To distinguish risk factors for acquisition of cervical human papillomavirus (HPV) infection from the determinants of neoplasia among infected individuals we have conducted a three-arm case-control study nested within a large population-based cohort of women (the Manchester cohort) screened for HPV at entry using L1 consensus primer PCR. The study includes 181 HPV-positive controls who did not develop high-grade cervical intraepithelial neoplasia (CIN3) during follow-up, 203 HPV-negative controls, and 199 HPV-positive cases with histologically confirmed CIN3. Detailed information on sexual, reproductive and gynaecological history, oral contraceptive use and smoking was obtained at face-to-face interview. There was a striking division between risk factors for infection and those predictive of disease. Comparing the HPV-positive against the HPV-negative controls, the only risk factors for infection were number of sexual partners (OR for six or more = 3.89; 95% Cl = 1.99-7.62), a relatively recent new sexual relationship (OR for a new partner within the previous 2 years = 4.17; 95% Cl = 2.13-8.33), and a history of previous miscarriage (OR = 2.59; 95% Cl = 1.28-5.21). The determinants of CIN3 among infected women were, in contrast, early age at first intercourse (OR for 16 years old or less = 3.23; 95% Cl = 1.33-7.69), a long time since starting a new sexual relationship (OR for 6 years or more = 4.94; 95% Cl = 2.51-9.71), and cigarette smoking, with strong evidence for a dose- response (OR for current smoking habit 20+ per day = 2.57; 95% Cl = 1.49-4.45). Oral contraceptive use was not significantly associated with either HPV infection or CIN3.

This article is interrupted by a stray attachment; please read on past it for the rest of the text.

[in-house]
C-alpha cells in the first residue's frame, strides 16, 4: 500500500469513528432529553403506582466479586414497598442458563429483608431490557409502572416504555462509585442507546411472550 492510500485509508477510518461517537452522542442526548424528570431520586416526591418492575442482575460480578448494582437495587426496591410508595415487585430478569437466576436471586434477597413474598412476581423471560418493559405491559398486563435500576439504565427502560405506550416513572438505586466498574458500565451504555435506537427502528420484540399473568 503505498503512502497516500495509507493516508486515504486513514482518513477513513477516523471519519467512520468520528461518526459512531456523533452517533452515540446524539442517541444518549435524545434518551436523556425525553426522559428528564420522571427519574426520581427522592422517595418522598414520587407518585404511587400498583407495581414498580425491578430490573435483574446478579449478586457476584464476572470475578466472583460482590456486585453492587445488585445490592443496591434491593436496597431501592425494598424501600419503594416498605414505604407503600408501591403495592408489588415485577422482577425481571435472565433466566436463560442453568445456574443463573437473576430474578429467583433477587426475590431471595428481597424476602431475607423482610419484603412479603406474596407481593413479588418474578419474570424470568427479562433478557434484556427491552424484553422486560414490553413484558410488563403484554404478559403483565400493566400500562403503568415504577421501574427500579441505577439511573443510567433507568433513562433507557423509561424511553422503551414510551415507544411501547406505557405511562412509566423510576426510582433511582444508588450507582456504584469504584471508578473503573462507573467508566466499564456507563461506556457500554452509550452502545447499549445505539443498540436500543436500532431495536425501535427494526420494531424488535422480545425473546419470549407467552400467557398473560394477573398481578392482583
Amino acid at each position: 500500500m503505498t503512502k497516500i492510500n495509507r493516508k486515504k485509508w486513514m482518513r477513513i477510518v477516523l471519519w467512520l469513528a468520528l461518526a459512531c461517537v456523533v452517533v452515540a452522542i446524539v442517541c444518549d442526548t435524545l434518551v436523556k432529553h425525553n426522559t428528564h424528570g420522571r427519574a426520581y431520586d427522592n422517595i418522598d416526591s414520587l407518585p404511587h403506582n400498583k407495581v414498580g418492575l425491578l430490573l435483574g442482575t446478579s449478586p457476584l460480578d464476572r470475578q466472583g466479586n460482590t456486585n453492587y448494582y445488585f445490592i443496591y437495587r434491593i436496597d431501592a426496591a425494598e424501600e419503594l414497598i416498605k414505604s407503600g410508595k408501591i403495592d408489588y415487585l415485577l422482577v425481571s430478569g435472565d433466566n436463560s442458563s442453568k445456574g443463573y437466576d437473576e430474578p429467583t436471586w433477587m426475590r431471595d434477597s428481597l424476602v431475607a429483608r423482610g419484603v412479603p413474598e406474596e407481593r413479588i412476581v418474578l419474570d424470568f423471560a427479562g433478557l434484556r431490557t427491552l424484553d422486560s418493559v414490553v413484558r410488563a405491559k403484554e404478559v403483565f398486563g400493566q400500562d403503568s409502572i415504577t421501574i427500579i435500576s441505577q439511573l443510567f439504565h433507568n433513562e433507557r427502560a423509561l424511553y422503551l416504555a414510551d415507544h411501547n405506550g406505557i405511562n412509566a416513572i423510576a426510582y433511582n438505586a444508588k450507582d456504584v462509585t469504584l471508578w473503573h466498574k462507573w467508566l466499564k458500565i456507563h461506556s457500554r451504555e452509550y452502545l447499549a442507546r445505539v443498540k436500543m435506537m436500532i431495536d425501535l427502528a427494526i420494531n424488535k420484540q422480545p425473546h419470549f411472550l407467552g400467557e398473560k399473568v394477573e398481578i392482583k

Copyright 2000 Cancer Research Campaign.